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Marshall Fire To Generate $20 Million In Tax Revenue As Homeowners Skimp: 'Cobbling Together Dollar By Dollar'

BOULDER COUNTY, Colo. (CBS4) - As Marshall Fire victims struggle to scrape together enough money to rebuild, the state, Boulder County, City of Louisville and RTD will all see a tax windfall from the disaster. Together, they will receive some $20 million in use taxes, which are taxes applied to materials and appliances used to build or, in the case of fire victims, rebuild homes.

It's tax revenue that homeowners say governments didn't expect before the disaster and should now refund.

Marshall Together and Superior Rising, organizations made up of fire victims, are now asking for a waiver or refund of use taxes. Of the nearly 1,100 homes destroyed in the Marshall Fire, only about 90 have enough insurance to rebuild.

"People are cobbling dollar by dollar how to do this," said Tawnya Samauroo, whose home in Louisville was among those burned. Because of factors out of homeowners control, like inflation, the cost to rebuild has skyrocketed.

Samauroo says it will take $840,000 to replace her 1,700 square foot home even though she's downgrading some things.

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"Everybody has to make a gamble, even in the best case situation. Will you have enough money when you get to 80% for the project or 90%? You're trying to imagine where all these pots of money are," she said.

Use taxes are one of those pots of money. Superior is refunding its use tax but Louisville, Boulder County, RTD and the state are not. Marshall Together and Superior Rising sent letters asking them to follow Superior's lead.

"They weren't budgeting to have this money in the first place because they weren't budgeting for 1,000 homes to burn down in the Marshall Fire," said Samouroo.

Depending on where homeowners live, the combined use taxes could run as high as 8.5%, which is about $25,000 for a $550,000 home.

Louisville would not comment on whether it would refund its use tax because it said it had not received the letter as of our story deadline. RTD said it would look into the request. Boulder County says its use taxes are earmarked for a specific purpose so it would have to consult with its attorney.

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Superior Trustee Neal Shah says where there's a will, there's a way. The county, he notes, could backfill the money from its general fund.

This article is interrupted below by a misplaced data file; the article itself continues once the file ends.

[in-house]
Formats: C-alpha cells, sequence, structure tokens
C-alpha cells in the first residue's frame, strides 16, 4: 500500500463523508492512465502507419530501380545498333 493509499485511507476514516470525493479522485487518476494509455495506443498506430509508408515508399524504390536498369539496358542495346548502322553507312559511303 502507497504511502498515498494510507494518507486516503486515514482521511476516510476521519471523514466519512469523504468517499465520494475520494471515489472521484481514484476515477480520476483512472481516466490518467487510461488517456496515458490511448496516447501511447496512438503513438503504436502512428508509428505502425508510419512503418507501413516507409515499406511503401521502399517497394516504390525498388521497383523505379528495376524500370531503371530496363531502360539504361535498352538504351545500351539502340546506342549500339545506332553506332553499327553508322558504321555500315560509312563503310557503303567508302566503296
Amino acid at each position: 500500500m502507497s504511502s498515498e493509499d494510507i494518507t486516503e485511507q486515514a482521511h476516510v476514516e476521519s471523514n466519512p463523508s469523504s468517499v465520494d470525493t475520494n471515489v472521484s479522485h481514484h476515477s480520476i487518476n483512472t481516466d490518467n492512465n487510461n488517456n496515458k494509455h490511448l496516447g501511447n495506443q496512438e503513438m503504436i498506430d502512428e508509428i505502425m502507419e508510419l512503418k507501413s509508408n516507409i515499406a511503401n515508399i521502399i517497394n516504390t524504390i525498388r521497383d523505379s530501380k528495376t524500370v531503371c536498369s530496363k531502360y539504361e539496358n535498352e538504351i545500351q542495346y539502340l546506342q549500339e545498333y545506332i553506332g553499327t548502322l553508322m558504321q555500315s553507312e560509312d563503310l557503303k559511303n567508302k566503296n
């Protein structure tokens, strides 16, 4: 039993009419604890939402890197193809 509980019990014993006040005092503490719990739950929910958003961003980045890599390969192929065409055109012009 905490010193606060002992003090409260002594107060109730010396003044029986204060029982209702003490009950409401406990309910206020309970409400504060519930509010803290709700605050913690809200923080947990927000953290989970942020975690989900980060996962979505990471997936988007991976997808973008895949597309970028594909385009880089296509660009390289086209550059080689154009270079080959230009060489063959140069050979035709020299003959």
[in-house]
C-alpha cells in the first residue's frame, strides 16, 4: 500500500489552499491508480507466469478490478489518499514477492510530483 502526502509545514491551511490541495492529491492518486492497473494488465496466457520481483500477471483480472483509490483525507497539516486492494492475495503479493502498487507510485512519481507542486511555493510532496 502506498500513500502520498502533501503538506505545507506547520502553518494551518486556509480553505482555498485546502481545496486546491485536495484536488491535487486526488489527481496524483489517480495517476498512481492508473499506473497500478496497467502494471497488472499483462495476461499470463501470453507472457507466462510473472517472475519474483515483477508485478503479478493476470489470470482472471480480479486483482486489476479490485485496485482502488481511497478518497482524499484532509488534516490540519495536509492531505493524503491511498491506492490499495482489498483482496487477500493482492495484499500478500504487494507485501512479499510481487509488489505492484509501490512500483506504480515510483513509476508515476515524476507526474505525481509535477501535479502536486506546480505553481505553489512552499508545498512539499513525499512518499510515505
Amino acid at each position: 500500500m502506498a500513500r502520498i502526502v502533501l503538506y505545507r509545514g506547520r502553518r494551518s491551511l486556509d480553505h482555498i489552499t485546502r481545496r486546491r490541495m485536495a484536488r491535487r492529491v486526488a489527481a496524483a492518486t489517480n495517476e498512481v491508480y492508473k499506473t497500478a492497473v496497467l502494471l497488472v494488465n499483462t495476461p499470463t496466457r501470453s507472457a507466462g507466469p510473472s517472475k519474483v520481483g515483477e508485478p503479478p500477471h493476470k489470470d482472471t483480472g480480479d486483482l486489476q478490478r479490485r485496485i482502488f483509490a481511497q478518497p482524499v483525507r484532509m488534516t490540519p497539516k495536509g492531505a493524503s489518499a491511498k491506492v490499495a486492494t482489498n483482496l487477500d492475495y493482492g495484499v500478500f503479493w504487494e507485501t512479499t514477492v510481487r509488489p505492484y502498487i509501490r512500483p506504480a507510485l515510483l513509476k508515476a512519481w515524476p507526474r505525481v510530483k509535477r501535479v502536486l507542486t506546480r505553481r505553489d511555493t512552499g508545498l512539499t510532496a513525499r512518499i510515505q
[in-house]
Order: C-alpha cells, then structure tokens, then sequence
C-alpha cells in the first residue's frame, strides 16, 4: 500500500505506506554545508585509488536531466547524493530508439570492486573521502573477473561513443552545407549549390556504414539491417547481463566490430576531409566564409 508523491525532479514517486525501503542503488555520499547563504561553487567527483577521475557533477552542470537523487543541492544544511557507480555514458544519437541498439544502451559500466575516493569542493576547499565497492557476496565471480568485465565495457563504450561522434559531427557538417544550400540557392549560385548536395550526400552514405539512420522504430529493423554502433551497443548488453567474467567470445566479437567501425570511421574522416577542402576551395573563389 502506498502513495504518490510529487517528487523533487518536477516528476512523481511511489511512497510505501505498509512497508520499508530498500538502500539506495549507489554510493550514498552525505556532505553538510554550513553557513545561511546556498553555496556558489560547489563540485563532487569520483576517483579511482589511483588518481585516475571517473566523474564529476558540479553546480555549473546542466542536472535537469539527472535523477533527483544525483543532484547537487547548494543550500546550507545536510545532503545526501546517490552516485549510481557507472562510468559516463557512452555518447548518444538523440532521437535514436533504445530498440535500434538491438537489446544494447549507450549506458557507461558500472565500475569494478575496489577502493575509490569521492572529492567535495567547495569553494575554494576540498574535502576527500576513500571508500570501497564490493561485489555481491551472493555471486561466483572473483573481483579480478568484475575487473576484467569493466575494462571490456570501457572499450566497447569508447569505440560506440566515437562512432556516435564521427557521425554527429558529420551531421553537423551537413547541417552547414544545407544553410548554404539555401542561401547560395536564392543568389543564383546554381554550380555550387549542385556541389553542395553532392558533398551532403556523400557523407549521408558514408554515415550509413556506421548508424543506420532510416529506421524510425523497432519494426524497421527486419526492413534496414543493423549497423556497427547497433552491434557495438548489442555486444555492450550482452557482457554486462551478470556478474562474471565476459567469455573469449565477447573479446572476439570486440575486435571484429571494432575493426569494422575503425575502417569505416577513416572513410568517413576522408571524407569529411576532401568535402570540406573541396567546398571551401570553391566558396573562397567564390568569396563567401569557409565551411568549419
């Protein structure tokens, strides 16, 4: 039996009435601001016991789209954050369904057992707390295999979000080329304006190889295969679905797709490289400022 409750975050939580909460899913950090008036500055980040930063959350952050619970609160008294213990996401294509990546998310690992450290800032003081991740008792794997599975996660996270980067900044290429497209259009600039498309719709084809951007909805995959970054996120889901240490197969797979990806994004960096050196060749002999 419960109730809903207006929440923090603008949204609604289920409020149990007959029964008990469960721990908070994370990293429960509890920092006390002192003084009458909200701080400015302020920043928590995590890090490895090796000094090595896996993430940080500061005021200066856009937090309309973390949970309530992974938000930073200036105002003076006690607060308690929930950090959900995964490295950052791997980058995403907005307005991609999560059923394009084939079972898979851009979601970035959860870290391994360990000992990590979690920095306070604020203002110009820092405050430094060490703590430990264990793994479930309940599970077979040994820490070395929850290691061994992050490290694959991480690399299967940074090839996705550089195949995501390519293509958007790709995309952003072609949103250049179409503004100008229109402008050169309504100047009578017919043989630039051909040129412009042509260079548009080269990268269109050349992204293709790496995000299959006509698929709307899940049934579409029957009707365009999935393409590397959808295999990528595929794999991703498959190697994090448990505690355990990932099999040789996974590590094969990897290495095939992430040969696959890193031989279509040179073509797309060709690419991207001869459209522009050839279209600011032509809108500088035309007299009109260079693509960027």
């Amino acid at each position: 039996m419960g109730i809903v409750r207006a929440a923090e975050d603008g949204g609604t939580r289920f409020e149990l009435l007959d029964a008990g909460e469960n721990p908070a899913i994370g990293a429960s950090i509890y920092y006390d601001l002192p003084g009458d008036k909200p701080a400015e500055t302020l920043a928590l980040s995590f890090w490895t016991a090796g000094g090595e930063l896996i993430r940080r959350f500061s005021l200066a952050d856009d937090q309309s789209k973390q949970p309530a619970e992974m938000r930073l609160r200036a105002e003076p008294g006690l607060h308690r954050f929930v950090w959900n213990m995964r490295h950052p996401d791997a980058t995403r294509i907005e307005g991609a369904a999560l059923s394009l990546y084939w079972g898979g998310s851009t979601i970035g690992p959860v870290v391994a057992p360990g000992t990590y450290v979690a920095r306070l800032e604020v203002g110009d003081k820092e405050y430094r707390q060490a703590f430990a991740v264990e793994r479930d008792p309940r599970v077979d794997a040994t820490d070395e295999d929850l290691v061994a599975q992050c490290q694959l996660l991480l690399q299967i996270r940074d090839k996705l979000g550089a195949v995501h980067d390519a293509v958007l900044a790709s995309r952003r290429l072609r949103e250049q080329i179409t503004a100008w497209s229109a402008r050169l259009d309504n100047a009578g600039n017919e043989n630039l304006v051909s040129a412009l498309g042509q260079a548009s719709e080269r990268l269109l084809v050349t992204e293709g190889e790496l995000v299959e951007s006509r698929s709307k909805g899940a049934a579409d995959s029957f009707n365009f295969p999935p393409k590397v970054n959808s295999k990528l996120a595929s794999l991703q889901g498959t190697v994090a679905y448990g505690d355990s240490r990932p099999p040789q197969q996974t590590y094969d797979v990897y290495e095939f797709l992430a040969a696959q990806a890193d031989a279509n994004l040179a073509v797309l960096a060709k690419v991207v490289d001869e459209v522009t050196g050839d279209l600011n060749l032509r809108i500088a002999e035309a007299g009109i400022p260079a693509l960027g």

"We all have to get a little more creative. There are plenty of lawyers out here ready to roll up their sleeves and find a way to make it work," Shah said.

After all, Samauroo notes, homeowners have no choice but to make it work.

"We as homeowners, we have to take a lot of risks right now. We don't know if the price of lumber is going to double or if the cabinets are going to be 30% more," she said.

A spokesperson for Gov. Jared Polis says he "supports tax relief for victims of the Marshall Fire" and "welcomes the state legislature continuing to work on suspending taxes for fire victims either through an interim committee or in the future legislative sessions."

In the last week of the 2022 legislative session, the House Appropriations Committee stripped an amendment from a bill that would have waived use taxes for fire victims, noting it would negatively impact the budget. Samouroo says many homeowners already paid a use tax when they built their homes and shouldn't have to pay it again for a rebuild they didn't want.

She says they can't wait until next legislative session for a decision. Most insurance policies only cover living expenses for two years and rebuilds will take at least that long.

"Everything helps, and knowing sooner rather than later, so people can make decisions and move forward."

Marshall Together and Superior Rising are asking the legislature to pass a bill next session that automatically waives use taxes in future disasters. Shah says California, Oregon and Washington already do so.

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